HomeMagazineSpotlightElizabeth Melendez Fisher

Elizabeth Melendez Fisher

I had the opportunity to sit down with Elizabeth Melendez Fisher, co-founder of Selah Freedom and I was truly inspired by her enthusiasm and courageousness on co-founding an organization with the mission to eradicating sex trafficking. The statistics on young boys and girls that are abused from as early as 3 years old, is quite astonishing to me. As upsetting as I was to listen to the numbers and have this conversation with Elizabeth, I felt relieved knowing that there is an organization and a team of people saving lives and making a difference for the victims. 

IR: How did you become the co-founder of Selah Freedom?

EMF: I was simply trying to help launch a women’s event and was looking for a very deserving charity to be the beneficiary. Our goal was to find something that wasn’t at the top of everyone’s radar, but a serious need that needed to be brought to the light. We were looking for a true underdog to help. That’s when we were told that our own American children were being sold for sex.  And when I learned more about what that truly meant and the root of childhood sexual abuse and that our own American kids who were running away were being sold for sex on the street on average 15-40 times a day, I asked, “Who can we write a check to?” This was the worst thing I’d ever heard. They simply said, no one was doing anything about it, there’s no one to write a check to. Through that, Selah Freedom was birthed.

IR: There are so many causes to support and many that pull at your heartstrings. What makes this such a strong passion? 

EMF: The root of sex trafficking is what I’m passionate about. 1 out of 3 little girls and 1 of out 5 little boys are sexually abused in America, in any zip code. This then leads them to hold dark secrets. This is the pathway that leads to sex trafficking and many other horrific outcomes. I’m passionate because sex trafficking is a popular platform to speak to the root level of change that we need in our country. Advocating for our own American children and saying no more to the dark secrets has to become a priority.

IR: Have you personally been face to face with a trafficker? Can you share that experience?

EMF: Yes, I have seen a trafficker. I have been in the courtroom when one of our survivors has testified, giving her 20-30-minute impact statement, sitting directly across from their traffickers. The trafficker is usually just a weak and defeated person, hiding behind his destructive use of power and control. It’s fabulous when he is the one sitting in handcuffs, helpless and having to hear all that he has done, but seeing it stated by a girl now standing in freedom and power. Seeing all that stripped from him is the greatest moment of justice I have ever witnessed.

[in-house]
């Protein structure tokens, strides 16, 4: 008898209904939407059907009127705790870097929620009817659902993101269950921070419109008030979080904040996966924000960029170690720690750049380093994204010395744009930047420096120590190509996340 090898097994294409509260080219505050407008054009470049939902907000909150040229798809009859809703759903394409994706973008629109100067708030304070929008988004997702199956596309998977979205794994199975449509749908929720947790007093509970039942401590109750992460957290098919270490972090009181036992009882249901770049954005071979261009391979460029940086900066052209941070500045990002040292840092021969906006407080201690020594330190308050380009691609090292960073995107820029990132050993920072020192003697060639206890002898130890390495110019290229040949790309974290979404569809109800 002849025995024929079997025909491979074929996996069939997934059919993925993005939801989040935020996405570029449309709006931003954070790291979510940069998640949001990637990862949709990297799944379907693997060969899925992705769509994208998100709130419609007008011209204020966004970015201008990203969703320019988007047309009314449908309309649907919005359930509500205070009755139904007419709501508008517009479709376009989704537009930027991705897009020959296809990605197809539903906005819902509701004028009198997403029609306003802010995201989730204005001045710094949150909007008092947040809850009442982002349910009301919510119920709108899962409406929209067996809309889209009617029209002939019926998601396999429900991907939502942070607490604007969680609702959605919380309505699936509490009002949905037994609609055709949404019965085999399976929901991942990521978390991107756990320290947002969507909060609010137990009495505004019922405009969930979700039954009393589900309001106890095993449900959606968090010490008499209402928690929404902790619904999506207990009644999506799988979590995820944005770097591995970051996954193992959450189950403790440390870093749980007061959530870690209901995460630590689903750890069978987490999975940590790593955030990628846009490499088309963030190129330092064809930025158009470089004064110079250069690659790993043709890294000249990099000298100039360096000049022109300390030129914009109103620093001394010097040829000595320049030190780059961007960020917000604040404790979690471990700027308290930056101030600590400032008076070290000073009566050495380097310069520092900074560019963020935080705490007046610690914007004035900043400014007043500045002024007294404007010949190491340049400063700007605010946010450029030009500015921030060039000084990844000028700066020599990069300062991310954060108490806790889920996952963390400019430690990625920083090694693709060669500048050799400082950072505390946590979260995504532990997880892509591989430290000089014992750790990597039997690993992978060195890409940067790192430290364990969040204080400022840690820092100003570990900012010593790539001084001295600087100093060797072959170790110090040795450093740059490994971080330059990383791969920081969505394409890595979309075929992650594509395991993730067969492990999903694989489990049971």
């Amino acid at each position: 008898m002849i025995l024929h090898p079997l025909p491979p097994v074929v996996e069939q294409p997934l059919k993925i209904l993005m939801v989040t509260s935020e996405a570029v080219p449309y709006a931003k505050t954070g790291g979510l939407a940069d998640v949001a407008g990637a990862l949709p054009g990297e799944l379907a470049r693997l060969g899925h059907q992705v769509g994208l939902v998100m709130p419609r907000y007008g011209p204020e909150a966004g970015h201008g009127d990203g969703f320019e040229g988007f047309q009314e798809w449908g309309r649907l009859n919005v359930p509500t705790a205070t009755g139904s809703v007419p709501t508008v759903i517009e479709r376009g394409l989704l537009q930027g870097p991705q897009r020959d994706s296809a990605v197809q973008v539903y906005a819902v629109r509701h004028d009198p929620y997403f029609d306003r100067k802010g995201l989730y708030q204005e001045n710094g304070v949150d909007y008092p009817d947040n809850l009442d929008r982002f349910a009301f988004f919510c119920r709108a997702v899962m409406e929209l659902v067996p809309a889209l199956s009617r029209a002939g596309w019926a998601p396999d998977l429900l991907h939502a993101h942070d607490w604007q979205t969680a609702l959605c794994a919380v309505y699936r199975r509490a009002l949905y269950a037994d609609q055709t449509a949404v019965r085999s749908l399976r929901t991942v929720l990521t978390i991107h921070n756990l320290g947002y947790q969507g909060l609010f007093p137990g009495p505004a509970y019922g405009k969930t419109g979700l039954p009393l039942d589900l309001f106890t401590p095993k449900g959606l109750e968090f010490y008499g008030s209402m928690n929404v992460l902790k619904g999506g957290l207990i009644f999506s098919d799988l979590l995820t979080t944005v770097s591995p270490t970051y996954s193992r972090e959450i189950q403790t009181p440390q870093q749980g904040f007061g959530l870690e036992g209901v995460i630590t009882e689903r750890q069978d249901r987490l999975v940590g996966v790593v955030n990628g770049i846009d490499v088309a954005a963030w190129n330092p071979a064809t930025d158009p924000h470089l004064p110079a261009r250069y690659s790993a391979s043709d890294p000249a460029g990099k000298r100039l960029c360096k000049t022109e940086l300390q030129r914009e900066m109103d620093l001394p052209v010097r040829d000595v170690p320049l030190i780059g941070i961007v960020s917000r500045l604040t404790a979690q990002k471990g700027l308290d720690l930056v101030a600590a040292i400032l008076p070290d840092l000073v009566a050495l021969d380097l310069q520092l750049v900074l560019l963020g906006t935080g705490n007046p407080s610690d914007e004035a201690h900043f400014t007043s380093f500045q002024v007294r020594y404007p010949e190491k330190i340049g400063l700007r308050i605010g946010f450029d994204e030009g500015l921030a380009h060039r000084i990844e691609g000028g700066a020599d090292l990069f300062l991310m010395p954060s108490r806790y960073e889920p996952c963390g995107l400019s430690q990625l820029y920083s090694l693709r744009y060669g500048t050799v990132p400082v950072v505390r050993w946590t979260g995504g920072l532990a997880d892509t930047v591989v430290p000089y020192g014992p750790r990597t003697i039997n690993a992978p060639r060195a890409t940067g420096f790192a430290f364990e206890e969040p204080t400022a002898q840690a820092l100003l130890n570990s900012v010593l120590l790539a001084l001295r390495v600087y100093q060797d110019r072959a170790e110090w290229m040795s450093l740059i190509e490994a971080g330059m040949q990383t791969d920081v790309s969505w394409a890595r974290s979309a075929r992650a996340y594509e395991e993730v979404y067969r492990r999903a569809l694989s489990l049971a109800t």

IR: If you look at the other side of why this exists, do you see it as mental illness or greed?

EMF: I would say it’s a very broken society where we are raising fatherless boys and fatherless girls, all longing to belong. Unfortunately, one of the strongest clubs and organizations going is gangs in America. So boys by the age of 8 to 10 are welcomed into a gang family because they don’t have one of their own. Trafficking now is just part of that. Girls also looking to belong agree to the initiation and are being used by the gang members in addition to the others that come along to sexually exploit them. So yes, I see a social epidemic, that is resulting in mental illness and a deep level of dysfunction. 

IR: Talk to us about the safe housing program? Is this a place woman live forever or temporarily? 

EMF: The beautiful thing about Selah Freedom’s safe housing, is that we give a girl who has been abused since she was a child, on the streets since she was 12 and who has never lived in a normal environment of safety, the opportunity to live in love and community. We give her the chance to live with a family of peers for 1-3 years in a beautiful, warm, safe home. The girls come into our main residential program and stay any time from 12-18 months. Then they transition into our later stages, Empowered living, Independent living and Graduate living. A powerful aspect is that the girls further along are able to mentor and encourage new girls in the program. This can even become a career pathway to be on staff with Selah Freedom, alone or while in college.  It’s a beautiful transition and truly reclaims everything that was stolen during their childhood.

IR: How do you know when somebody is able to transition out of the housing? 

EMF: Selah Freedom’s housing has quite a few stages. Assessment phase is 4-6 weeks, then the main residential campus is 12 months of regular living. Then we have empowered living that is 3 months of getting ready for a girl to live independently. Finally, we have graduate housing.